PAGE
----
The drop in gold prices below $1,700 in March warranted no concerns on the part of the miners, who continued to report strong cash flow. Cost guidance and forecasts for 2021 have been registered across the Senior/Major and mid-tier producers*. While most analysts see low, single-digit cost inflation in 2021, longer-term forecasts see all-in sustaining costs (AISC)** remaining around the $1,000 per ounce level. We estimate average 2021 AISC 4% higher than 2020 at $1,047 per ounce for our coverage universe. We expect the companies in our portfolio to have an average AISC of $1,023 in 2021; Scotiabank estimates AISC up 2% at $1,030 per its April gold industry report, while Bank of America estimates costs up 5% at $1,024 per its April special gold report as highlighted by Bloomberg.

    The main drivers of higher 2021 costs:

    • Royalties, some of which escalate with gold prices
    • Sustaining capital, some of which was deferred from 2020 due to COVID
    • Fuel – Scotia reckons that a $10 per barrel move in oil increases costs by approximately $6 per ounce
    • Incremental COVID costs range between $10 and $20 per ounce

    Other cost drivers that may surprise in 2021 are steel prices and currency strength in Canada and Australia. Also, during its latest quarterly earnings report, Caterpillar has warned of chip shortages that may impact equipment production in the second half.

    Keeping Costs in Check

    Companies are doing a better job of controlling costs in this cycle than we have ever seen. The AISC chart below shows how costs have risen and fallen with the gold price historically. Notice how costs have remained around $1,000 as the gold price rose to over $2,000 in 2020. Scotia estimates a small decline in costs through 2023.

    Cost Containment Remains High Priority

    Cost Containment Remains High Priority

    Source: Scotia, VanEck

    Costs have been contained because companies are more focused on operational efficiency and less obsessed with growth. Building mines is fraught with risks, so companies no longer attempt to build multiple mines at once. In this cycle, we are seeing companies sequence developments in order to achieve a manageable pace and avoid costly mistakes. More capital is also being used to fund lower risk brownfield projects that typically carry higher returns than new developments.

    Technology: Laying the Groundwork for Future Growth Opportunity

    Another major contributor to containing costs is the adoption of new technologies. For example, on 29 April, Newmont (6.9% of Fund net assets as of end-April) announced first production from an autonomous haulage system at its Boddington gold and copper open pit mine in Western Australia. Autonomous haul trucks have lower maintenance, fuel, and labor costs than traditional haul trucks. Once the system is established at Boddington, Newmont will look to implement autonomous haulage at other mines globally.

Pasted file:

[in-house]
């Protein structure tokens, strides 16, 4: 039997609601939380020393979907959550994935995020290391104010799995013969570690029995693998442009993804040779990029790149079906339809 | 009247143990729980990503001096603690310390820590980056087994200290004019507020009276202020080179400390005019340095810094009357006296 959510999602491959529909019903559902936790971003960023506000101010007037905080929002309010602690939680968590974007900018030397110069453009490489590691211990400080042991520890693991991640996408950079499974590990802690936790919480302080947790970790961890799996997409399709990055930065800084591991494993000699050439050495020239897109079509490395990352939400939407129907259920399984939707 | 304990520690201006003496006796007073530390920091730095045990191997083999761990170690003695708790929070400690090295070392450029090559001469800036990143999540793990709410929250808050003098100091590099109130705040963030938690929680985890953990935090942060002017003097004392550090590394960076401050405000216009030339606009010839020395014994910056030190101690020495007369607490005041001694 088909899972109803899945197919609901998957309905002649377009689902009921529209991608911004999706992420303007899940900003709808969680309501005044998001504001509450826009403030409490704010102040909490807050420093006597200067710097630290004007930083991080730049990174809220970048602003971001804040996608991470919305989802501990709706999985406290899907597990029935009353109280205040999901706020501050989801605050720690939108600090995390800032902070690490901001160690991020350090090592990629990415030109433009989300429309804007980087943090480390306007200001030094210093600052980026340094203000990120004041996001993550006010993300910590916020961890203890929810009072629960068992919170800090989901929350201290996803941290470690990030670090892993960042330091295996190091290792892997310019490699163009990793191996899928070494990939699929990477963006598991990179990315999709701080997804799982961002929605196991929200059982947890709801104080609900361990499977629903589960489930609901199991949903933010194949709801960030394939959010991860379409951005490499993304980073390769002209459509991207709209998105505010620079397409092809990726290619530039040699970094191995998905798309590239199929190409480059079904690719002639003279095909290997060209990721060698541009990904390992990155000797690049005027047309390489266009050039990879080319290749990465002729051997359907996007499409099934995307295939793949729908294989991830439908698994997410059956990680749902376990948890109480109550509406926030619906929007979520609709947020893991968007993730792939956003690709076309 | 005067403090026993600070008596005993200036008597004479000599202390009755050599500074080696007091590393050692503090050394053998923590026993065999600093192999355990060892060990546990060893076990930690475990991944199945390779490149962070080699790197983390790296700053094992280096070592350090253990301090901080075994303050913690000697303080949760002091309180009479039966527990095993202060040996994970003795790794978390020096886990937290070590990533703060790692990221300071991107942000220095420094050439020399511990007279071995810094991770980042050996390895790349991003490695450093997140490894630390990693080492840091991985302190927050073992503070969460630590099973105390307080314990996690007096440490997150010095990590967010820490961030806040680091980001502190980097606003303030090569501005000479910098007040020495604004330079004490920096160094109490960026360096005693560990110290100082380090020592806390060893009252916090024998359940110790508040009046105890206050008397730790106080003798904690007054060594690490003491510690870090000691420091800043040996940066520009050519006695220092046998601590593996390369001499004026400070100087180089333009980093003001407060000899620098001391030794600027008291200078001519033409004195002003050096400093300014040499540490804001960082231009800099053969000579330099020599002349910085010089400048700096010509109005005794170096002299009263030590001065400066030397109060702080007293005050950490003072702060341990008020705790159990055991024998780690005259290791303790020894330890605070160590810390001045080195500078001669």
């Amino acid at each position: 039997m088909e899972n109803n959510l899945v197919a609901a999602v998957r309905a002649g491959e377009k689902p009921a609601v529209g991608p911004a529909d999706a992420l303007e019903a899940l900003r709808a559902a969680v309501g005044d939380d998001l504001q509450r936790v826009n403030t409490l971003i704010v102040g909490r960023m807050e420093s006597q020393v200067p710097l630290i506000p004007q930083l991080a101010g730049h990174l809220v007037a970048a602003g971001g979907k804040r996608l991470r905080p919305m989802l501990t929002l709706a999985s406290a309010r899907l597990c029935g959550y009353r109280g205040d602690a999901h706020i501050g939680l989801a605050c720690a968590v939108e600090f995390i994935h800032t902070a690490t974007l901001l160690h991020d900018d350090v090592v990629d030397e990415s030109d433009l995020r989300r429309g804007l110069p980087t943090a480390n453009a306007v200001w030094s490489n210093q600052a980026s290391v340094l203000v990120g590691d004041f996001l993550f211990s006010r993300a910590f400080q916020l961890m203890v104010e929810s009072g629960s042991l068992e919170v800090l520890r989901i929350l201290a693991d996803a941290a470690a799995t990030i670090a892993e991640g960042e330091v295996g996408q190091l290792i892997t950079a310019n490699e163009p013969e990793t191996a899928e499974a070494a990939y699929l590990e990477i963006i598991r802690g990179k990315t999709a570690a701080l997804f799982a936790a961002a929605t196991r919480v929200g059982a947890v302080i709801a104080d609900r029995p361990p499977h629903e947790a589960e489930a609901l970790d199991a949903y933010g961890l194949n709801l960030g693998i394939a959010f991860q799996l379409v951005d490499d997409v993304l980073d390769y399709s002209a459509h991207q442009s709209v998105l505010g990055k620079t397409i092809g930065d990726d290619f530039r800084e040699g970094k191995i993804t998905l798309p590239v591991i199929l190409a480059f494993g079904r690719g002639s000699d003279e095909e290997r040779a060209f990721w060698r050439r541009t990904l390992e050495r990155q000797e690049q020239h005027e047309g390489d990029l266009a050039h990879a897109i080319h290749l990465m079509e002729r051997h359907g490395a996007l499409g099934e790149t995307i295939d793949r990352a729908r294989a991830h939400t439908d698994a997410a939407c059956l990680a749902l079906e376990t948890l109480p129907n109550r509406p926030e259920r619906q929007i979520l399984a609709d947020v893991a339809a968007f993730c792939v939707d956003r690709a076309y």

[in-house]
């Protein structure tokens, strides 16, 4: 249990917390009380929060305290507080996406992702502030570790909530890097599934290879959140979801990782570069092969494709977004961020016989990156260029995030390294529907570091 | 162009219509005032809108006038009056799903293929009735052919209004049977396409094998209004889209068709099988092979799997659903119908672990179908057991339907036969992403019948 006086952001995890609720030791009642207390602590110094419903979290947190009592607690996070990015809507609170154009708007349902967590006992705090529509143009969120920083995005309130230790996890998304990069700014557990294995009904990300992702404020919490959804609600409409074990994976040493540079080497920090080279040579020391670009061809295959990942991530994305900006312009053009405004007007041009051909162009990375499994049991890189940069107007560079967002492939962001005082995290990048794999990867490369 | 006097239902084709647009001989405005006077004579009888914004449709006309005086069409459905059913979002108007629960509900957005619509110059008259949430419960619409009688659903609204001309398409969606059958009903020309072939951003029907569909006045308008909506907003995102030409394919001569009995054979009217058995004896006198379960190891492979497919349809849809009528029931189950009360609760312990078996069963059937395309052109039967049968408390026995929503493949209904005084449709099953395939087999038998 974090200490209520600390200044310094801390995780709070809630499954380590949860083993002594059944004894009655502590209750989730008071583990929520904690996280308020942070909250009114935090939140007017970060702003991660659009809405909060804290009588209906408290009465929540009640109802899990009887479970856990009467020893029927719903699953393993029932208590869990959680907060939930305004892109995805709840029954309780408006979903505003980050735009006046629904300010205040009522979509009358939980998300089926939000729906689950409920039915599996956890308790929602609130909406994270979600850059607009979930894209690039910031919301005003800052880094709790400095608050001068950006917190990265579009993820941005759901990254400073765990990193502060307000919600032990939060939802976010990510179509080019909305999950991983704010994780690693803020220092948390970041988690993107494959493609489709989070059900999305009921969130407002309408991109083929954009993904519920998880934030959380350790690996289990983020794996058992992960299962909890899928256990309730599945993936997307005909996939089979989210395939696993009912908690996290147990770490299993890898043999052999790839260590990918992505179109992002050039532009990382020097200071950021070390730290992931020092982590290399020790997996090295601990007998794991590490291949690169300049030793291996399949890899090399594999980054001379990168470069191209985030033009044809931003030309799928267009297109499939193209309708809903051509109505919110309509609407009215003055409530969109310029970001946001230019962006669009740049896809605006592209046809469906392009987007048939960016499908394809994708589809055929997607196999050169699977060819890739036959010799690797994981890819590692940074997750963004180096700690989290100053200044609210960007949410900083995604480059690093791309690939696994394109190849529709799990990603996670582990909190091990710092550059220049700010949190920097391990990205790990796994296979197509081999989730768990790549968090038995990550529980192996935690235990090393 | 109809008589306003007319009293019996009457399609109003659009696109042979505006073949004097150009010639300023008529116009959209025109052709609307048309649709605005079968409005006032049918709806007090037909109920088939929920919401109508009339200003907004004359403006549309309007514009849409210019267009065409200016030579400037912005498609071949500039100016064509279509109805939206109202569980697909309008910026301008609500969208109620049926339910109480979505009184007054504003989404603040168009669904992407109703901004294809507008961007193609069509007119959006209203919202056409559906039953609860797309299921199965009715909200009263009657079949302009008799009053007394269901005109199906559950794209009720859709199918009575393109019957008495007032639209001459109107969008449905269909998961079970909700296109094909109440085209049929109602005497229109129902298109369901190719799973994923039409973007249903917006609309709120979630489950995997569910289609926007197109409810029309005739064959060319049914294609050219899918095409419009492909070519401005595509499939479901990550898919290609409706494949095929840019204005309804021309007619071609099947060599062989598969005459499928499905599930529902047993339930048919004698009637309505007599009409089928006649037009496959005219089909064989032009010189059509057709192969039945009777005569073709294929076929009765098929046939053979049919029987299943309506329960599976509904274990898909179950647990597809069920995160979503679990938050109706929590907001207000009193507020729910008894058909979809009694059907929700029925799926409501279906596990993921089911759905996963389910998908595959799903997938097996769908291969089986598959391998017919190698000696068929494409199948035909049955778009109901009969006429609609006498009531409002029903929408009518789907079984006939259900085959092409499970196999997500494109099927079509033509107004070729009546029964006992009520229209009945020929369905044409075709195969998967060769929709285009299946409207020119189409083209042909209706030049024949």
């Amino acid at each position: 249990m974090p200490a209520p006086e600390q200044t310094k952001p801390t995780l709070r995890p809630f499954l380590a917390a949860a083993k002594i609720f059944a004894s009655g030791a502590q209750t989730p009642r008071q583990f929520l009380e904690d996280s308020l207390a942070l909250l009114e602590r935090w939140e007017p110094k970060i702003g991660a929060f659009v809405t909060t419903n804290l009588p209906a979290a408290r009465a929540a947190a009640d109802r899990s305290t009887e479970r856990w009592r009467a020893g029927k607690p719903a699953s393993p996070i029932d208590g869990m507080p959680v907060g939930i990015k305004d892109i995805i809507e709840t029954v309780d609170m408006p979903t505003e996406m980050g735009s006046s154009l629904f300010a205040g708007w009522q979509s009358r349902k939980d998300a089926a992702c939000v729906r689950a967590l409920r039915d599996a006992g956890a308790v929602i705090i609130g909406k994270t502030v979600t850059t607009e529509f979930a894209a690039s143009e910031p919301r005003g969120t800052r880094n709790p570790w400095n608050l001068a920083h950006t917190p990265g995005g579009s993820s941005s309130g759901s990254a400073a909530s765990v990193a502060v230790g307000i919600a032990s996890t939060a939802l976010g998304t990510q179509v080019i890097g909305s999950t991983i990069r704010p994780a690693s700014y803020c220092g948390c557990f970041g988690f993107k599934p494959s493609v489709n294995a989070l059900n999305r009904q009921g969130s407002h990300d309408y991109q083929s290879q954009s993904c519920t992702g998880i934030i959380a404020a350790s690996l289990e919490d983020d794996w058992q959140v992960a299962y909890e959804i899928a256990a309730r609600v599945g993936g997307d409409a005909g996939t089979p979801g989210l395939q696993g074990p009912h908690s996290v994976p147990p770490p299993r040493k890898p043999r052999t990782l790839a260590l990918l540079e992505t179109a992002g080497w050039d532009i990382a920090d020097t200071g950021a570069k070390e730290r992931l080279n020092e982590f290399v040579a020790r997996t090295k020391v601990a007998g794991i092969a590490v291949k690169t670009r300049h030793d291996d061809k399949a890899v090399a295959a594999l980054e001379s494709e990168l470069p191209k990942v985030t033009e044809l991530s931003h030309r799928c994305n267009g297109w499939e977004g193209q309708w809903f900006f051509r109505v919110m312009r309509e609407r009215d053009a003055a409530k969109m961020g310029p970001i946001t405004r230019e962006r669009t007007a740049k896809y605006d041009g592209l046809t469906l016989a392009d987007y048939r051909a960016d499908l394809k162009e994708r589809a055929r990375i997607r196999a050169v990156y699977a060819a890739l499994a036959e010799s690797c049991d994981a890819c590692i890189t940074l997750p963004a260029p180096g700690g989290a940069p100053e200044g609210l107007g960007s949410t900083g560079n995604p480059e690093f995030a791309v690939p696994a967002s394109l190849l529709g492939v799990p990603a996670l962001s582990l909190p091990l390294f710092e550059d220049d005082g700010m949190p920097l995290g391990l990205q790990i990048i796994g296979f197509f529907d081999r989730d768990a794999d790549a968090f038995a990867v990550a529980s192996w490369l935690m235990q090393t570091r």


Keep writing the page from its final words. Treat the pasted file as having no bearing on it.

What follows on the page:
It’s not just Seniors/Majors who can benefit from technology either. Junior developer Osisko Development Corp. (not held by the Fund) is testing an ore sorter at its Cariboo Gold Project in British Columbia. Ore sorting can only work in deposits that have the right mineralogy. It uses optical or x-ray transmission sensors to remove unmineralized material from the mill feed. This increases the grade and lowers the tonnage that must be processed. Results have been very encouraging. Compared to traditional processing, Osisko’s tests show 50% less material passing through the plant, processing and capital costs reduced by 25% to 30%, 50% less process water used, 50% less power to the concentrator, and 50% less tailings capacity needed.

    * “Junior” mining companies typically produce, on average, approximately less than 0.3 million ounces of gold per year whereas “Mid-Tier” and “Senior/Major” mining companies produce, on average, approximately 0.3-1.5 million ounces and 1.5-6.0 million ounces of gold per year, respectively.

    **All-In Sustaining Costs (AISC) = Total cash costs plus sustaining capital plus general and administrative (G&A) and exploration costs. Please see important disclosures at the beginning of this presentation.

    All company, sector, and sub-industry weightings as of 30 April 2021, unless otherwise noted.

    1NYSE Arca Gold Miners Index (GDMNTR) is a modified market capitalization-weighted index comprised of publicly traded companies involved primarily in the mining for gold.
    2MVIS Global Junior Gold Miners Index (MVGDXJTR) is a rules-based, modified market capitalization-weighted, float-adjusted index comprised of a global universe of publicly traded small- and medium-capitalization companies that generate at least 50% of their revenues from gold and/or silver mining, hold real property that has the potential to produce at least 50% of the company’s revenue from gold or silver mining when developed, or primarily invest in gold or silver.